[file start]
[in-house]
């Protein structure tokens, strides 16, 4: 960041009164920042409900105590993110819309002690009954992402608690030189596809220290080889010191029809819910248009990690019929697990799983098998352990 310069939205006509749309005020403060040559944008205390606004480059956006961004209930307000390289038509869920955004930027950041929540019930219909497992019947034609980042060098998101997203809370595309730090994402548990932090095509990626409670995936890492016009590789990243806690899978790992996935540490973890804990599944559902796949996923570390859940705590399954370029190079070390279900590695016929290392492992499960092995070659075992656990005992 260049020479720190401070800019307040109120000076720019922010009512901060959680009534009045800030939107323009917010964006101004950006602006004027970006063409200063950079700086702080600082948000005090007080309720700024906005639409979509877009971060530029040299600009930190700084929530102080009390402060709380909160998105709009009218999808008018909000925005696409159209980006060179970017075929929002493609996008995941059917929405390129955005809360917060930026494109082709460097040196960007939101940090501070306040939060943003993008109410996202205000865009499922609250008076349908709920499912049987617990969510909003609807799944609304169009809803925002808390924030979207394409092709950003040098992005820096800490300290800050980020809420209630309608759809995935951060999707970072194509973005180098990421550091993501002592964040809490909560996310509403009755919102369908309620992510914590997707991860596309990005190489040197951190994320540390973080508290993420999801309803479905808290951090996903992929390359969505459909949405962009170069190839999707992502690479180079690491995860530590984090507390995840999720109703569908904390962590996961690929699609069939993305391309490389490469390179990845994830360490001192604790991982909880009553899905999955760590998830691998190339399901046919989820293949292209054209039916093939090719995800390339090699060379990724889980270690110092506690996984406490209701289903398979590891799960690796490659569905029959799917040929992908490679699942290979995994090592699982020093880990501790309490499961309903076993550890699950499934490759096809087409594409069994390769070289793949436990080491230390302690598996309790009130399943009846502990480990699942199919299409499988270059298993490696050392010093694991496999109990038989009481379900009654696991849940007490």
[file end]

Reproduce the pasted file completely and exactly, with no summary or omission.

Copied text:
[in-house]
């Protein structure tokens, strides 16, 4: 960041009164920042409900105590993110819309002690009954992402608690030189596809220290080889010191029809819910248009990690019929697990799983098998352990 310069939205006509749309005020403060040559944008205390606004480059956006961004209930307000390289038509869920955004930027950041929540019930219909497992019947034609980042060098998101997203809370595309730090994402548990932090095509990626409670995936890492016009590789990243806690899978790992996935540490973890804990599944559902796949996923570390859940705590399954370029190079070390279900590695016929290392492992499960092995070659075992656990005992 260049020479720190401070800019307040109120000076720019922010009512901060959680009534009045800030939107323009917010964006101004950006602006004027970006063409200063950079700086702080600082948000005090007080309720700024906005639409979509877009971060530029040299600009930190700084929530102080009390402060709380909160998105709009009218999808008018909000925005696409159209980006060179970017075929929002493609996008995941059917929405390129955005809360917060930026494109082709460097040196960007939101940090501070306040939060943003993008109410996202205000865009499922609250008076349908709920499912049987617990969510909003609807799944609304169009809803925002808390924030979207394409092709950003040098992005820096800490300290800050980020809420209630309608759809995935951060999707970072194509973005180098990421550091993501002592964040809490909560996310509403009755919102369908309620992510914590997707991860596309990005190489040197951190994320540390973080508290993420999801309803479905808290951090996903992929390359969505459909949405962009170069190839999707992502690479180079690491995860530590984090507390995840999720109703569908904390962590996961690929699609069939993305391309490389490469390179990845994830360490001192604790991982909880009553899905999955760590998830691998190339399901046919989820293949292209054209039916093939090719995800390339090699060379990724889980270690110092506690996984406490209701289903398979590891799960690796490659569905029959799917040929992908490679699942290979995994090592699982020093880990501790309490499961309903076993550890699950499934490759096809087409594409069994390769070289793949436990080491230390302690598996309790009130399943009846502990480990699942199919299409499988270059298993490696050392010093694991496999109990038989009481379900009654696991849940007490």